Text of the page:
Lyndon B. Johnson photo

Remarks Upon Signing the Demonstration Cities Bill and the Clean Water Restoration Bill

November 03, 1966

Mr. Vice President, Members of Congress, ladies and gentlemen:

Since the dawn of civilization, man has been the unwilling pawn of the forces of his environment. Even when he has come to terms with those forces, the terms have never really been his own.

But we now possess the tools to reach out into our environment and to shape it to our will. Today Congress has put some of those tools in our hands.

With them we are going to meet, head on two of the central challenges of our day and generation--the slow decay of our cities and the relentless poisoning of our waters.

The first of these two measures, the model cities program, recognizes that our cities are made of people, not just bricks and mortar.

It does us no good to clean out our slums if the people there have no place to go.

It does us no good to build modern schools if there are no children to attend them.

It does us no good to give workers new skills if they are unable to find any jobs.

These are the hard lessons of the past. With the model cities program:

--Poor children can have a rain-free roof over their heads and a rat-proof bedroom to sleep in.

--Our unemployed citizens can come off the welfare roles and get onto the payrolls.

--Our families can live in decent communities where green parks and open spaces will inspire their pride and enrich their lives.

--All of our citizens can have the schools and the transportation, the medical care and the recreation that spell the difference between despair and the good life.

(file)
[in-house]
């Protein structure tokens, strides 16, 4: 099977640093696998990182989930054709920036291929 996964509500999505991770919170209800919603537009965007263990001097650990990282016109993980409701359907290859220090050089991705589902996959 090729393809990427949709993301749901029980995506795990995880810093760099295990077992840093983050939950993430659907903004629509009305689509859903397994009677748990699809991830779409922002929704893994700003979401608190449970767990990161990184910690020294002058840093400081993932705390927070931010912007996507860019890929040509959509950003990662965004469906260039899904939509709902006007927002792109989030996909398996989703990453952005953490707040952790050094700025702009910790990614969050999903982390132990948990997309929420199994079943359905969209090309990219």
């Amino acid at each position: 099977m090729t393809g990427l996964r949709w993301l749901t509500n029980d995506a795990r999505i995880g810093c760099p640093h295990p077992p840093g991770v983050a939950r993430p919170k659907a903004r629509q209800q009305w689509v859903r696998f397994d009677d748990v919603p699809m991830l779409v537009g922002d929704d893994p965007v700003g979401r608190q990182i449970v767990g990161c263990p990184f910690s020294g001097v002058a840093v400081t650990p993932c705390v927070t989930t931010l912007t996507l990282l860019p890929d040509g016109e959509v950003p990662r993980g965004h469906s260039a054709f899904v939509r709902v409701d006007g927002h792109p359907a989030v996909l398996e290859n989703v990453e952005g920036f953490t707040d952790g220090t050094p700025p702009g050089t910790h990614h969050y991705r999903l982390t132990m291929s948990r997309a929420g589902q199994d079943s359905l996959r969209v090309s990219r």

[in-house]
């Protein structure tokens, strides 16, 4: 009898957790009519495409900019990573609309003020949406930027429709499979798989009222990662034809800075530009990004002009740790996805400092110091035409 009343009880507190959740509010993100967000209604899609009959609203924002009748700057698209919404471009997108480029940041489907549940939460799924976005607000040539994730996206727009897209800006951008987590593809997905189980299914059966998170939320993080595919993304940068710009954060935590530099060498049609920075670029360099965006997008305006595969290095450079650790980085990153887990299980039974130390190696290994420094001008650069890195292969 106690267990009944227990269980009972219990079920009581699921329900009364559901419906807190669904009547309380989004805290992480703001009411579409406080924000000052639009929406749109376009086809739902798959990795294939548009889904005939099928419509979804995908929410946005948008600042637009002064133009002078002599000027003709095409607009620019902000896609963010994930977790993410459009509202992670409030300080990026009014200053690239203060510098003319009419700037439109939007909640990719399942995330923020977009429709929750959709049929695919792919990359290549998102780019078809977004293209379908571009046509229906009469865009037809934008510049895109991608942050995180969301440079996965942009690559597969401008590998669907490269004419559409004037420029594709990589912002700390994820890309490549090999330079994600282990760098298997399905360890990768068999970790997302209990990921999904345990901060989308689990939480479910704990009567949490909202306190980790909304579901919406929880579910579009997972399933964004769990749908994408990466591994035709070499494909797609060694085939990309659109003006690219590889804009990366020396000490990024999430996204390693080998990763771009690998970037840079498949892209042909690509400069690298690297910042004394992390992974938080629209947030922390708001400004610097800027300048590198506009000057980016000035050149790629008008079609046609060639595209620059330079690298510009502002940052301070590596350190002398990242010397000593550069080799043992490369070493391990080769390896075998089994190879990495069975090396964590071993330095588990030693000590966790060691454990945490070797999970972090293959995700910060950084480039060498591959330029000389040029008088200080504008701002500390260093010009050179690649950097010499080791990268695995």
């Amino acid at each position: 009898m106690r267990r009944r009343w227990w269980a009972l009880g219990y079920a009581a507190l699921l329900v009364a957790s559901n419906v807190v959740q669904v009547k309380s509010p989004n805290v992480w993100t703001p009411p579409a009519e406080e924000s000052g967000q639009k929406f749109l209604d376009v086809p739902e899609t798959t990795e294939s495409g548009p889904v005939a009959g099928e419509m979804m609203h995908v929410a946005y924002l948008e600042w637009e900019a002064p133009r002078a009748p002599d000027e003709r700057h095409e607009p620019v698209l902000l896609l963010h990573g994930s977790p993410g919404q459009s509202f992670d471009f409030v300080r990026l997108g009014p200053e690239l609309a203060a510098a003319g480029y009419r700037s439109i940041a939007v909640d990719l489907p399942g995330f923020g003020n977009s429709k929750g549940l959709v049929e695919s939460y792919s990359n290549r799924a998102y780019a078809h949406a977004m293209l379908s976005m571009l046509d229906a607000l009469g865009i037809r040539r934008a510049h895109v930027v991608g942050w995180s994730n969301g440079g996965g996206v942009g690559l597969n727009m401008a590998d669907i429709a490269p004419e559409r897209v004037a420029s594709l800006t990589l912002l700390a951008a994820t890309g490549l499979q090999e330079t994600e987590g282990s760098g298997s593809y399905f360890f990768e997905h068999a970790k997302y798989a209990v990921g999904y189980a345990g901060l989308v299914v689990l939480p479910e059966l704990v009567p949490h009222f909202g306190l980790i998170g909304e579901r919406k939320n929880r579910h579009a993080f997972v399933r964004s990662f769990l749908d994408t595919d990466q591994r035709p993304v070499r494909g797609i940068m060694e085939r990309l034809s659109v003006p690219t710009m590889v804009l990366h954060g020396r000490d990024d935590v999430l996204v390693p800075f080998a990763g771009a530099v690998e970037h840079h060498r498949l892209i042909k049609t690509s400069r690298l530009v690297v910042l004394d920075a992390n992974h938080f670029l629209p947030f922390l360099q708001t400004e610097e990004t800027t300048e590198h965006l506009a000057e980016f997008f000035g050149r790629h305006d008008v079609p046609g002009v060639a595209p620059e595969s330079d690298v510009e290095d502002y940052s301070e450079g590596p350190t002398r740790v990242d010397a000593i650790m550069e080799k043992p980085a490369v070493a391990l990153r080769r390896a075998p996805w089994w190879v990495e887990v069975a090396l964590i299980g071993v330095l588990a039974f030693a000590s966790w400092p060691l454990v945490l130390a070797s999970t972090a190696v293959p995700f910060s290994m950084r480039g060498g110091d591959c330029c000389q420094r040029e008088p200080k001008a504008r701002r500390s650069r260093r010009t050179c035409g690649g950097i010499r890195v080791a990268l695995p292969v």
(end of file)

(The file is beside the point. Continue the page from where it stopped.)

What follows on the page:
Let me be clear about one point: This is not a measure just for big cities or just for small cities. It is a measure for all of our cities.

Making it work will not be easy. It will take all of our talents and the energies and support of State and local governments, of public and private groups, and of the individual citizens.

No one knows this better than the two men whose task it is to make this program work. They are Secretary Robert Weaver and his deputy, Robert Wood. They are exceptional men who relish the strength of ideas, but they are also doers who know that those ideas have to be translated into action.

The second bill we will sign today will enhance the quality of life for every American-the Clean Water Restoration Act will give us the power to rescue the once clear waters of our streams and our rivers and our lakes from the growing menace of pollution.

Like the problem of the cities, water pollution can no longer be attacked piecemeal. Our attack must be comprehensive if it is to be total. Pollution is not a problem of the individual cities or even the individual States. It is a problem of the entire riversheds and water basins. And there is where the problem must be fought.

The new measure will allow us to do that. It enlarges and it strengthens the comprehensive approach that is already begun. It creates new incentives for our States and for our cities. It strengthens their partnership with industry and with the Federal Government. It enables us to work together on sound and practical plans for controlling pollution once and for all.

Clean streets and dear rivers--could anything really be more basic to a Great Society? Could anything really be more vital to our children?

I have signed many bills in the 3 years that I have been President. I will sign perhaps a thousand this year. But none has given me greater pleasure than the ones that we are about to sign this afternoon. For they are proud additions to the legacy of a greater America.

I welcome each of you to the East Room this afternoon as participants at this historic occasion.

Thank you very much.

Note: The President spoke at 1:06 p.m. in the East Room at the White House.

As enacted, the Demonstration Cities and Metropolitan Development Act of 1966 is Public Law 89-754 (80 Stat. 1255), and the Clean Water Restoration Act of 1966 is Public Law 89-753 (80 Stat. 1246).

Lyndon B. Johnson, Remarks Upon Signing the Demonstration Cities Bill and the Clean Water Restoration Bill Online by Gerhard Peters and John T. Woolley, The American Presidency Project

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